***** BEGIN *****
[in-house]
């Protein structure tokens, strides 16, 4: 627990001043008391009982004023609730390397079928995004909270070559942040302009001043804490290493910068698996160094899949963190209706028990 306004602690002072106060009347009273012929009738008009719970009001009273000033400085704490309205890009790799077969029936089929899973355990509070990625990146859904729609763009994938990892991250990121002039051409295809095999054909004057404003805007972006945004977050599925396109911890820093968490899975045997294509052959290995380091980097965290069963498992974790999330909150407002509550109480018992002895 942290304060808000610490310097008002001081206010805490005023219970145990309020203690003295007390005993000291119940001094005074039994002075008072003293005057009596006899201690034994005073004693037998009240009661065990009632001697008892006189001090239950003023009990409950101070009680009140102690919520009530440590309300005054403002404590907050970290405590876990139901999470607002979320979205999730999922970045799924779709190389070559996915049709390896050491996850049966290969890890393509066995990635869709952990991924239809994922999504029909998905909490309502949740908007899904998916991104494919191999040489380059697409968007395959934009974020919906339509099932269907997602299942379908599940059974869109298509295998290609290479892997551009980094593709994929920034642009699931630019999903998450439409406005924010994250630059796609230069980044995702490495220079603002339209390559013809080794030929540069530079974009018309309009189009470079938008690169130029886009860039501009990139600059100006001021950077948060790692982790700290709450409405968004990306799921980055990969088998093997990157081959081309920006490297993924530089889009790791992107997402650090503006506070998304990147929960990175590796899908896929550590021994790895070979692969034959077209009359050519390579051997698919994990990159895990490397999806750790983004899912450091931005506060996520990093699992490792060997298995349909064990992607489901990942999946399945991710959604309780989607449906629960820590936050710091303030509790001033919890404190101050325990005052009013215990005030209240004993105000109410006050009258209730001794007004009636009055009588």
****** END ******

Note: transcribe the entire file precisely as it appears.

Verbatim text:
[in-house]
């Protein structure tokens, strides 16, 4: 627990001043008391009982004023609730390397079928995004909270070559942040302009001043804490290493910068698996160094899949963190209706028990 306004602690002072106060009347009273012929009738008009719970009001009273000033400085704490309205890009790799077969029936089929899973355990509070990625990146859904729609763009994938990892991250990121002039051409295809095999054909004057404003805007972006945004977050599925396109911890820093968490899975045997294509052959290995380091980097965290069963498992974790999330909150407002509550109480018992002895 942290304060808000610490310097008002001081206010805490005023219970145990309020203690003295007390005993000291119940001094005074039994002075008072003293005057009596006899201690034994005073004693037998009240009661065990009632001697008892006189001090239950003023009990409950101070009680009140102690919520009530440590309300005054403002404590907050970290405590876990139901999470607002979320979205999730999922970045799924779709190389070559996915049709390896050491996850049966290969890890393509066995990635869709952990991924239809994922999504029909998905909490309502949740908007899904998916991104494919191999040489380059697409968007395959934009974020919906339509099932269907997602299942379908599940059974869109298509295998290609290479892997551009980094593709994929920034642009699931630019999903998450439409406005924010994250630059796609230069980044995702490495220079603002339209390559013809080794030929540069530079974009018309309009189009470079938008690169130029886009860039501009990139600059100006001021950077948060790692982790700290709450409405968004990306799921980055990969088998093997990157081959081309920006490297993924530089889009790791992107997402650090503006506070998304990147929960990175590796899908896929550590021994790895070979692969034959077209009359050519390579051997698919994990990159895990490397999806750790983004899912450091931005506060996520990093699992490792060997298995349909064990992607489901990942999946399945991710959604309780989607449906629960820590936050710091303030509790001033919890404190101050325990005052009013215990005030209240004993105000109410006050009258209730001794007004009636009055009588």